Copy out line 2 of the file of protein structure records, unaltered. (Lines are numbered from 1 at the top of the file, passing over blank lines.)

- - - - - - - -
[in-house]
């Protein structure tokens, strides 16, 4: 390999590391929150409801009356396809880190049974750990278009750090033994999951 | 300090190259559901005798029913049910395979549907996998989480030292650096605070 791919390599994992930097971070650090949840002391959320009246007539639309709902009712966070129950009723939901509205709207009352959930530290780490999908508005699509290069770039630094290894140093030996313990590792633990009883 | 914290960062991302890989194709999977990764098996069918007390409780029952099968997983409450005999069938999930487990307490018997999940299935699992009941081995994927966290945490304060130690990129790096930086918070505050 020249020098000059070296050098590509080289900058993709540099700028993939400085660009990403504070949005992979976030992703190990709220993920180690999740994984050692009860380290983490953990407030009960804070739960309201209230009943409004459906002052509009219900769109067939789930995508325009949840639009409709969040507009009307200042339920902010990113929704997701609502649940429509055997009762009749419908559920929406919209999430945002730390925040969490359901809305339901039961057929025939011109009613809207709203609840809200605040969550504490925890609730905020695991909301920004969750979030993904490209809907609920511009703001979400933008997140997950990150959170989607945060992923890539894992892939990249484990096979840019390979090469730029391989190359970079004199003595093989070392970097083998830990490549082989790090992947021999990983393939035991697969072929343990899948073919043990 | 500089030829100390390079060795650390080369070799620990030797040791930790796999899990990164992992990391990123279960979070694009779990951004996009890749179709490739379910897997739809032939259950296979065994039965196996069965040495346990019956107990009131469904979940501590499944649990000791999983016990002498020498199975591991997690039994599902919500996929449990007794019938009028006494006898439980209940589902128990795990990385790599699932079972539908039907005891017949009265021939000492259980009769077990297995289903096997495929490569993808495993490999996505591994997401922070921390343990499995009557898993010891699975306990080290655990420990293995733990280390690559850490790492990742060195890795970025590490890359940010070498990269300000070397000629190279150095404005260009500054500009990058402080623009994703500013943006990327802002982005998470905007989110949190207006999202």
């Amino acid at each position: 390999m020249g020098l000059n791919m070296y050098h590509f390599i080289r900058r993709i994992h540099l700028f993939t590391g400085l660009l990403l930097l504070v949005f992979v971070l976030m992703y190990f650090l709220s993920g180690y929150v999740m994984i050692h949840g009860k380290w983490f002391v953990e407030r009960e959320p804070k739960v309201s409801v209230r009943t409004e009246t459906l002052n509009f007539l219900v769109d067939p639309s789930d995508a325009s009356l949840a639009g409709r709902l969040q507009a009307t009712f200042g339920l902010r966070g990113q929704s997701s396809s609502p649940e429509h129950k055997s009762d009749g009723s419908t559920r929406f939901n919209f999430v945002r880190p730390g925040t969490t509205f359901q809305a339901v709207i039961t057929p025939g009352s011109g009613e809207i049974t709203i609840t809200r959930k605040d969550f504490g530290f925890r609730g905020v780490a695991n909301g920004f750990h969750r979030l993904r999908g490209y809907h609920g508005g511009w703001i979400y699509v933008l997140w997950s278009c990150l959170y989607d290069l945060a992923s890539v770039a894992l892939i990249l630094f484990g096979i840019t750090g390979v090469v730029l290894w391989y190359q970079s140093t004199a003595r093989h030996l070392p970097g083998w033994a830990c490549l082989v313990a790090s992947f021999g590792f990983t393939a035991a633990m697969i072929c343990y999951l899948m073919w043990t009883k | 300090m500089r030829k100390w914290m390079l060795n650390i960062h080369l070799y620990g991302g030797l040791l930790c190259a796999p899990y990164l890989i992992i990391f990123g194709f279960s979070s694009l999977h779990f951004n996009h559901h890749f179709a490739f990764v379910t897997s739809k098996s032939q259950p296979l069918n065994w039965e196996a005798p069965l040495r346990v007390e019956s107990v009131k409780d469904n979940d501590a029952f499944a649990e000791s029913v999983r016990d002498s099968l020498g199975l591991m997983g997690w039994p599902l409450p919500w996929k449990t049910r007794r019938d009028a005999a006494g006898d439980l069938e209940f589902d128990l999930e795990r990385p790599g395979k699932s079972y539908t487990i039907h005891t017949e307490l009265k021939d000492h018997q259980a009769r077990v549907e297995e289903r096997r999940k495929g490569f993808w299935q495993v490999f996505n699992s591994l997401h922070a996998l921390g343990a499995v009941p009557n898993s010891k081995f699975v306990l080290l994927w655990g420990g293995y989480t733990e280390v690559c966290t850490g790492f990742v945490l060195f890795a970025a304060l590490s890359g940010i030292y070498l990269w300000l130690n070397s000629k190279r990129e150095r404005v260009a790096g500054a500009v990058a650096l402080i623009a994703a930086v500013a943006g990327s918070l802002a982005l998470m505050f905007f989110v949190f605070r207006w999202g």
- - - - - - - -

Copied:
């Protein structure tokens, strides 16, 4: 390999590391929150409801009356396809880190049974750990278009750090033994999951 | 300090190259559901005798029913049910395979549907996998989480030292650096605070 791919390599994992930097971070650090949840002391959320009246007539639309709902009712966070129950009723939901509205709207009352959930530290780490999908508005699509290069770039630094290894140093030996313990590792633990009883 | 914290960062991302890989194709999977990764098996069918007390409780029952099968997983409450005999069938999930487990307490018997999940299935699992009941081995994927966290945490304060130690990129790096930086918070505050 020249020098000059070296050098590509080289900058993709540099700028993939400085660009990403504070949005992979976030992703190990709220993920180690999740994984050692009860380290983490953990407030009960804070739960309201209230009943409004459906002052509009219900769109067939789930995508325009949840639009409709969040507009009307200042339920902010990113929704997701609502649940429509055997009762009749419908559920929406919209999430945002730390925040969490359901809305339901039961057929025939011109009613809207709203609840809200605040969550504490925890609730905020695991909301920004969750979030993904490209809907609920511009703001979400933008997140997950990150959170989607945060992923890539894992892939990249484990096979840019390979090469730029391989190359970079004199003595093989070392970097083998830990490549082989790090992947021999990983393939035991697969072929343990899948073919043990 | 500089030829100390390079060795650390080369070799620990030797040791930790796999899990990164992992990391990123279960979070694009779990951004996009890749179709490739379910897997739809032939259950296979065994039965196996069965040495346990019956107990009131469904979940501590499944649990000791999983016990002498020498199975591991997690039994599902919500996929449990007794019938009028006494006898439980209940589902128990795990990385790599699932079972539908039907005891017949009265021939000492259980009769077990297995289903096997495929490569993808495993490999996505591994997401922070921390343990499995009557898993010891699975306990080290655990420990293995733990280390690559850490790492990742060195890795970025590490890359940010070498990269300000070397000629190279150095404005260009500054500009990058402080623009994703500013943006990327802002982005998470905007989110949190207006999202």